Truth to be told, diabetes cannot be found in ancient TCM literatures.
However, a condition called “Xiao Ke” (Wasting-Thirst) was mentioned in the Yellow Emperor’s Classic of Internal Medicine written in Han Dynasty (黄帝内经), which has records of the following symptoms: frequent thirst, excessive hunger, sweet-tasting urine, and weight loss. Doesn’t it sound exactly like the diabetes that we know?
Therefore, diabetes may be treated under “Xiao Ke” which arises due to a deficiency in body fluids with production of dry heat.
Read also: How Acupuncture Can Help With Diabetes
A person may inherit this body constitution from his/her parents (congenital or Type 1 diabetes) or acquire it through improper diet such as high in sugar, greasy, fried food, lack of physical exercises and excessive emotional activities such as stress (type 2 diabetes).
In TCM, the lungs, spleen and kidney are responsible for water regulation, overseeing metabolism, distribution and excretion of fluids throughout the body, while the dry heat often exhibits in the stomach system as excessive hunger.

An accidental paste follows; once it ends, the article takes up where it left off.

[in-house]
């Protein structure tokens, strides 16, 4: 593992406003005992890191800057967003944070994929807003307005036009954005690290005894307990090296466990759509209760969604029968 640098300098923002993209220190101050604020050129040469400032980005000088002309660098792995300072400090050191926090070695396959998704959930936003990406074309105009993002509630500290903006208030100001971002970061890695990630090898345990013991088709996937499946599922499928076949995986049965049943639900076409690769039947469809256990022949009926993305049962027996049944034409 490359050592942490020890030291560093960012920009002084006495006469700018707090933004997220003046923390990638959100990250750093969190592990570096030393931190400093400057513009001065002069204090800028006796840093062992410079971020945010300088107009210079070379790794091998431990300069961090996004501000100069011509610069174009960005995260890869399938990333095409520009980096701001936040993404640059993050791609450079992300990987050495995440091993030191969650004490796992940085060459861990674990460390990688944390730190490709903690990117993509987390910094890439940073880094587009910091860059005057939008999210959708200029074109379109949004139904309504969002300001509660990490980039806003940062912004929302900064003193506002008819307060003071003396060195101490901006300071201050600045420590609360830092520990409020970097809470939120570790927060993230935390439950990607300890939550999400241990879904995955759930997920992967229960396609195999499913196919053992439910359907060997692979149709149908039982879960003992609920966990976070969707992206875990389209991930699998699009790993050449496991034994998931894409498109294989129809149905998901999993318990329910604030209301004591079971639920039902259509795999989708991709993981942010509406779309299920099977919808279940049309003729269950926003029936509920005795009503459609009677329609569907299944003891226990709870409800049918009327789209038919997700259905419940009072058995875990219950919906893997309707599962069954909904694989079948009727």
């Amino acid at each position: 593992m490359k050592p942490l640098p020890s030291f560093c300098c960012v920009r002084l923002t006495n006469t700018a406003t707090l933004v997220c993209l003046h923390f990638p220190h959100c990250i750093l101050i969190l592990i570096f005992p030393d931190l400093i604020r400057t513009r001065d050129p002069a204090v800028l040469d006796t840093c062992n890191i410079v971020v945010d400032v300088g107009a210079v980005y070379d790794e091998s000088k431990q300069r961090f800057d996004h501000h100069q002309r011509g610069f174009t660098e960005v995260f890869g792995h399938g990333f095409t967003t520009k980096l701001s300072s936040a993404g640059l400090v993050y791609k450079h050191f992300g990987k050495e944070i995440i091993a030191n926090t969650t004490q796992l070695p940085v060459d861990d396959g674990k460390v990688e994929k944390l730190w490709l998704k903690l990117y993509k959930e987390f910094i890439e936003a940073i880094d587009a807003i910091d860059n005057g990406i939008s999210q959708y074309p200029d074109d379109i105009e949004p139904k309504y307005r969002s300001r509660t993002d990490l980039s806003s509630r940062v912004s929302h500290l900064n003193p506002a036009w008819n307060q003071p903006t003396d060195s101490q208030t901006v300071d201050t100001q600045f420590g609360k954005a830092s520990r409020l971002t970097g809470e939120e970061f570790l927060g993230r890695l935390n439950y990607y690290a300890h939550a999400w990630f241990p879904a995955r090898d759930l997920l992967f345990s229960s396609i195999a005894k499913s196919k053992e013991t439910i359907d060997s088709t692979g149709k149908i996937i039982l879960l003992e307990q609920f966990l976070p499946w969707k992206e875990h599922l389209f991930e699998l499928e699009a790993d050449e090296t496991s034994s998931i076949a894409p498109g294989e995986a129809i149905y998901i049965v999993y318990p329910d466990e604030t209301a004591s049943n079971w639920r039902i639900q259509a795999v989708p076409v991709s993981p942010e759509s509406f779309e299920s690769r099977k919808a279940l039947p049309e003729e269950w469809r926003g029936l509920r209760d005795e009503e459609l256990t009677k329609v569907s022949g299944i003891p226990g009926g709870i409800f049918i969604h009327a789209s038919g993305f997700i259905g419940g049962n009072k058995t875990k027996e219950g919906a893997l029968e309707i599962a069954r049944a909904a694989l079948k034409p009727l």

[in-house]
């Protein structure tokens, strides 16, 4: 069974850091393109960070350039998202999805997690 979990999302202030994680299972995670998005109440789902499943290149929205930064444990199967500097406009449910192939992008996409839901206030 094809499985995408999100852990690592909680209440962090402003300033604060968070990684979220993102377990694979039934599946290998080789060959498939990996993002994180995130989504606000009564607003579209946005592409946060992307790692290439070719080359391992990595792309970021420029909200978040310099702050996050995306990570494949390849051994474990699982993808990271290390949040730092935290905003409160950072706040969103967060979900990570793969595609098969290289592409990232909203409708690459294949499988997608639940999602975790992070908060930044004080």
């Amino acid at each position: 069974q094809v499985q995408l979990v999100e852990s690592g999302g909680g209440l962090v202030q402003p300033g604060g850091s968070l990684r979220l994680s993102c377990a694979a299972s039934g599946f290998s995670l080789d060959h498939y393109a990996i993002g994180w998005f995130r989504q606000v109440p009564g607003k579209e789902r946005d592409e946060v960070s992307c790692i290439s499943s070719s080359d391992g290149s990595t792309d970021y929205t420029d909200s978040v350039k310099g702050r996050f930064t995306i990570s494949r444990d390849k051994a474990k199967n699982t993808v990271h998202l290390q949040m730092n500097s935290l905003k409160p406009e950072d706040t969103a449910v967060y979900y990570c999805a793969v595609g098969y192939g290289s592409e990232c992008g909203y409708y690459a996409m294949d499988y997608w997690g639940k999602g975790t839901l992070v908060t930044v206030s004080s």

Thus, TCM manages diabetes through the replenishment of body fluids (Yin) to subdue the excessive production of dry heat. This is usually achieved through herbal prescription and/or acupuncture. Some commonly used herbs are kudzu root (葛根), Chinese yam (山药), or a formula called Jade Woman Decoction (玉女煎).
Acupoints include SP6 San Yin Jiao (三阴交) to replenish Yin and ST44 Nei Ting (内庭) to expel stomach fire. Patients are advised to adopt a healthy lifestyle - engage in physical exercise, refrain from cigarette smoking and alcohol, watch their dietary habits and regulate their emotional status.
Also read: The Complete Guide to Seeing a TCM Physician in Singapore (2021)